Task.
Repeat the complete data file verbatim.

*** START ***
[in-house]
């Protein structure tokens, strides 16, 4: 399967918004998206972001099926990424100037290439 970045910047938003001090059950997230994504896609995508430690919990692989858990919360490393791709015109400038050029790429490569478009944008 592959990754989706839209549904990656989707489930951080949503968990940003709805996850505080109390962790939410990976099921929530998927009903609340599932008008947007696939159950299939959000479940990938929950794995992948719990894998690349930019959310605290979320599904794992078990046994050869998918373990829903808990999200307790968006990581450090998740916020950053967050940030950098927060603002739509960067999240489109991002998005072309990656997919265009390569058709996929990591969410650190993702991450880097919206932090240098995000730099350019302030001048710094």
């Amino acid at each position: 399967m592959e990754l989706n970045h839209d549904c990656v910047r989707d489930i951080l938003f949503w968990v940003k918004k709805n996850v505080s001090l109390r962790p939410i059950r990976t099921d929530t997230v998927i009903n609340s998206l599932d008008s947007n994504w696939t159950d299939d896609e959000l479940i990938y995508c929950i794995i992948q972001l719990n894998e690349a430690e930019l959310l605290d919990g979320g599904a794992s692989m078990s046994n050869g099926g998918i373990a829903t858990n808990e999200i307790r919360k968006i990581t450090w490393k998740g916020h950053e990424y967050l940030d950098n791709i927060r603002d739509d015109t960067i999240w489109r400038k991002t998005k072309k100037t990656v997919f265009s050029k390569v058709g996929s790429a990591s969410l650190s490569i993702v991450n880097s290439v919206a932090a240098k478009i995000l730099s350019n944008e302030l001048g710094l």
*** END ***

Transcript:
[in-house]
């Protein structure tokens, strides 16, 4: 399967918004998206972001099926990424100037290439 970045910047938003001090059950997230994504896609995508430690919990692989858990919360490393791709015109400038050029790429490569478009944008 592959990754989706839209549904990656989707489930951080949503968990940003709805996850505080109390962790939410990976099921929530998927009903609340599932008008947007696939159950299939959000479940990938929950794995992948719990894998690349930019959310605290979320599904794992078990046994050869998918373990829903808990999200307790968006990581450090998740916020950053967050940030950098927060603002739509960067999240489109991002998005072309990656997919265009390569058709996929990591969410650190993702991450880097919206932090240098995000730099350019302030001048710094």
């Amino acid at each position: 399967m592959e990754l989706n970045h839209d549904c990656v910047r989707d489930i951080l938003f949503w968990v940003k918004k709805n996850v505080s001090l109390r962790p939410i059950r990976t099921d929530t997230v998927i009903n609340s998206l599932d008008s947007n994504w696939t159950d299939d896609e959000l479940i990938y995508c929950i794995i992948q972001l719990n894998e690349a430690e930019l959310l605290d919990g979320g599904a794992s692989m078990s046994n050869g099926g998918i373990a829903t858990n808990e999200i307790r919360k968006i990581t450090w490393k998740g916020h950053e990424y967050l940030d950098n791709i927060r603002d739509d015109t960067i999240w489109r400038k991002t998005k072309k100037t990656v997919f265009s050029k390569v058709g996929s790429a990591s969410l650190s490569i993702v991450n880097s290439v919206a932090a240098k478009i995000l730099s350019n944008e302030l001048g710094l």